The Living Thing / Notebooks :

Pop social psychology

On our known-terrible ability to know our terrible inabilities, or indeed much else, about ourselves and others. Dunbar numbers, loosely defined;

BAHFest East 2014 winning talk: Michael Anderson explains the evolutionary origin, and implications, of the middle aged man’s atavistic need to flood the planet: Global warming as evolutionary strategy.

See also social cognition, science for policy.

He’s calling for more social science and deliberative non-positivist analysis, which is reasonable, although I don’t think it’s sufficient or feasibly part of the info-popcorn format of podcasts. I think there is other positivist science that doesn’t get a look-in too, but even with the whole smörgåsbord of science on display and optimally dot-pointed for mansplanation, are we ever going to really get deep understanding of society from such a shallow engagement?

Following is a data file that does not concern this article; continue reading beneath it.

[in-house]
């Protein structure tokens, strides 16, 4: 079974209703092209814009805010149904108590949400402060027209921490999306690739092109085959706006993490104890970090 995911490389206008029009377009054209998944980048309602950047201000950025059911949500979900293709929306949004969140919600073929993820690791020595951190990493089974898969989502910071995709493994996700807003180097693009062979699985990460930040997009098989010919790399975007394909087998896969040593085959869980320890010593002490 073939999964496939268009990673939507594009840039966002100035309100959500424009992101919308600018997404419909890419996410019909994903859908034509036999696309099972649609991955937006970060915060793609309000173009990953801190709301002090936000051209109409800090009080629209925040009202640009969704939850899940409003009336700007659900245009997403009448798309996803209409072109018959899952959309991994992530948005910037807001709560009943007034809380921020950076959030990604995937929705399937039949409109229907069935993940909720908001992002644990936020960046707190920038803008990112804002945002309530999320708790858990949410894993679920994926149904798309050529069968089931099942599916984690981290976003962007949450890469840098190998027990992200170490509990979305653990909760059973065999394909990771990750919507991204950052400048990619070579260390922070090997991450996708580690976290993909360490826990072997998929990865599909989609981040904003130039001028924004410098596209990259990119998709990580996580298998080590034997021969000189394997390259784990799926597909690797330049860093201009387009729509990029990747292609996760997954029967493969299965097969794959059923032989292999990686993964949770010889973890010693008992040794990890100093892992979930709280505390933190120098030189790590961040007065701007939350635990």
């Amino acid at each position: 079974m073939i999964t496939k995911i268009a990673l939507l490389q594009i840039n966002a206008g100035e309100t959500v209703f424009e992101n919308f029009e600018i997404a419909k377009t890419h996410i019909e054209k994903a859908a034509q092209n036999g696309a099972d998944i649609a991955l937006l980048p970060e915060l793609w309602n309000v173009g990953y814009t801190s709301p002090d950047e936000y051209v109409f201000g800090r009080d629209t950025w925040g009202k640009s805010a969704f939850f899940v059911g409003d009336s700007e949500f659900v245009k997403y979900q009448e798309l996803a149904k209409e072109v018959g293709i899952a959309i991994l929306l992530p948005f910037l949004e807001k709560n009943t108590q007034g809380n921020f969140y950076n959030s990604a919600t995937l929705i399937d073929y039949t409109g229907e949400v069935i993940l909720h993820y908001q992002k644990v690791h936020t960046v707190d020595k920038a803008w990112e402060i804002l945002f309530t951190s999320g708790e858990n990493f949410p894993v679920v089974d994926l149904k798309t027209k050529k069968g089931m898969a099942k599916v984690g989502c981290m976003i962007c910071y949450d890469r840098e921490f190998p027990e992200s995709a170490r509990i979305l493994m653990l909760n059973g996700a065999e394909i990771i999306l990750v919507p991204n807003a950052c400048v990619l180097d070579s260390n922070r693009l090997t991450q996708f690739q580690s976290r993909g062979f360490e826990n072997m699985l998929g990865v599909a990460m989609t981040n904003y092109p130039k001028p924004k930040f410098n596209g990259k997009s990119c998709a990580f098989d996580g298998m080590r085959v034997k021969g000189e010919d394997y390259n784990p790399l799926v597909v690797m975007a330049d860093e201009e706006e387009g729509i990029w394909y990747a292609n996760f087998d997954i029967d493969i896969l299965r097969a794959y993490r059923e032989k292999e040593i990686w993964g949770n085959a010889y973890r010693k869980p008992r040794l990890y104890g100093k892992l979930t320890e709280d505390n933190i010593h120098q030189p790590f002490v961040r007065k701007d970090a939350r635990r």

Anyway, it’s more articulate than The Last Psychiatrists’s summary:

if you bring up This American Life I swear to Christ I'm coming over to set your cats on fire.
“This week on This American Life, some banal idiocy, set to jazz breaks” -- kill me

Nonetheless that one did stick with me.

Evolutionary Psychology

Sloppy thinking sub-heading.

Based on this review, I would like to read Anne Innis Dagg’s “Love of Shopping” is Not a Gene, for some evolutionary psychology amusement.

My favourite Evolutionary Psychology slapfight, because it is dead earnest, is the In Our Time Episode, where Melvyn Bragg is in magnificent form, and the barriers between ad hoc hypotheses are porous.

Bahfest is also neat.